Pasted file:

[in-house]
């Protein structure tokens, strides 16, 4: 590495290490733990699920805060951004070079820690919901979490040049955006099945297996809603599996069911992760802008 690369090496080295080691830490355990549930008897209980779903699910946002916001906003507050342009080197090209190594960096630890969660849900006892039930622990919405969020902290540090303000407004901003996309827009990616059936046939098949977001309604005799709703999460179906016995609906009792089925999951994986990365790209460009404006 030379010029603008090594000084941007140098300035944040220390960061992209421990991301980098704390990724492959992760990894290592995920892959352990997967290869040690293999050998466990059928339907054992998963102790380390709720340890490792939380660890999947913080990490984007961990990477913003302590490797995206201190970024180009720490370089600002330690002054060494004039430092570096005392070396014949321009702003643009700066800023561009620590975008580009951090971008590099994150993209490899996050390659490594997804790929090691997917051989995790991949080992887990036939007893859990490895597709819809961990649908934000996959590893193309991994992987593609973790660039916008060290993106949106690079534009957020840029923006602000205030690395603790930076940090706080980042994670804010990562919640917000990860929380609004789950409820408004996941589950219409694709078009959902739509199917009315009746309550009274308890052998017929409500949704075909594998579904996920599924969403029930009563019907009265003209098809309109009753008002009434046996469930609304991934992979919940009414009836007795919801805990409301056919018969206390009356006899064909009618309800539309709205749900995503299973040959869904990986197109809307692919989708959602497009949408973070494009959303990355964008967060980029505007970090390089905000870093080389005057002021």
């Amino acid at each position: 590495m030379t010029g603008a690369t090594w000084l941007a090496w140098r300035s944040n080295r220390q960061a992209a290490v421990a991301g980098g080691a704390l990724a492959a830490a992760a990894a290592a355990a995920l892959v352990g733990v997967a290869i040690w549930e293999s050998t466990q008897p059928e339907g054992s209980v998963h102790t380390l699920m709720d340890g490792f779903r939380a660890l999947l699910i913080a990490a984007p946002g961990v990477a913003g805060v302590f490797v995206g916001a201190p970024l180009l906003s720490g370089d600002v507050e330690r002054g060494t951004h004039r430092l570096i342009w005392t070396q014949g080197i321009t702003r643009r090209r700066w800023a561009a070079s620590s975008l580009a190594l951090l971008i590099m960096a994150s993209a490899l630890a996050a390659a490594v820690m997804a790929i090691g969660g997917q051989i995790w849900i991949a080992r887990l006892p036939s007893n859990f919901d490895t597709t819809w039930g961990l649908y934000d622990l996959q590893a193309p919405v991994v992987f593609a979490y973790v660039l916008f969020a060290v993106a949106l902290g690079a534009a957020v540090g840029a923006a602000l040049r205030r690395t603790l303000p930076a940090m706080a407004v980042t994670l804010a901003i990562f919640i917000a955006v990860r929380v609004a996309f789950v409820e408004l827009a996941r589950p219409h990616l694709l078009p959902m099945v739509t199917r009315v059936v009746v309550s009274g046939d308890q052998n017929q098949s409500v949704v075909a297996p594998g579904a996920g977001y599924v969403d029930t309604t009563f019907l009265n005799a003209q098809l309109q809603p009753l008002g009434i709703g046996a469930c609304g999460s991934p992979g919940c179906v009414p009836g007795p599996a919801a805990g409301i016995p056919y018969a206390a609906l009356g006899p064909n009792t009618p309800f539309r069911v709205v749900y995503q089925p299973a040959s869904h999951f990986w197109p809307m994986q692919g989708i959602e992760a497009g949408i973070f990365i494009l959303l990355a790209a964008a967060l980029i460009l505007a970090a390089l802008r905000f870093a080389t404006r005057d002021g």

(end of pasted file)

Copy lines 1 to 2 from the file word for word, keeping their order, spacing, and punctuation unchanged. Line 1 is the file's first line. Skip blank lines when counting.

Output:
[in-house]
């Protein structure tokens, strides 16, 4: 590495290490733990699920805060951004070079820690919901979490040049955006099945297996809603599996069911992760802008 690369090496080295080691830490355990549930008897209980779903699910946002916001906003507050342009080197090209190594960096630890969660849900006892039930622990919405969020902290540090303000407004901003996309827009990616059936046939098949977001309604005799709703999460179906016995609906009792089925999951994986990365790209460009404006 030379010029603008090594000084941007140098300035944040220390960061992209421990991301980098704390990724492959992760990894290592995920892959352990997967290869040690293999050998466990059928339907054992998963102790380390709720340890490792939380660890999947913080990490984007961990990477913003302590490797995206201190970024180009720490370089600002330690002054060494004039430092570096005392070396014949321009702003643009700066800023561009620590975008580009951090971008590099994150993209490899996050390659490594997804790929090691997917051989995790991949080992887990036939007893859990490895597709819809961990649908934000996959590893193309991994992987593609973790660039916008060290993106949106690079534009957020840029923006602000205030690395603790930076940090706080980042994670804010990562919640917000990860929380609004789950409820408004996941589950219409694709078009959902739509199917009315009746309550009274308890052998017929409500949704075909594998579904996920599924969403029930009563019907009265003209098809309109009753008002009434046996469930609304991934992979919940009414009836007795919801805990409301056919018969206390009356006899064909009618309800539309709205749900995503299973040959869904990986197109809307692919989708959602497009949408973070494009959303990355964008967060980029505007970090390089905000870093080389005057002021």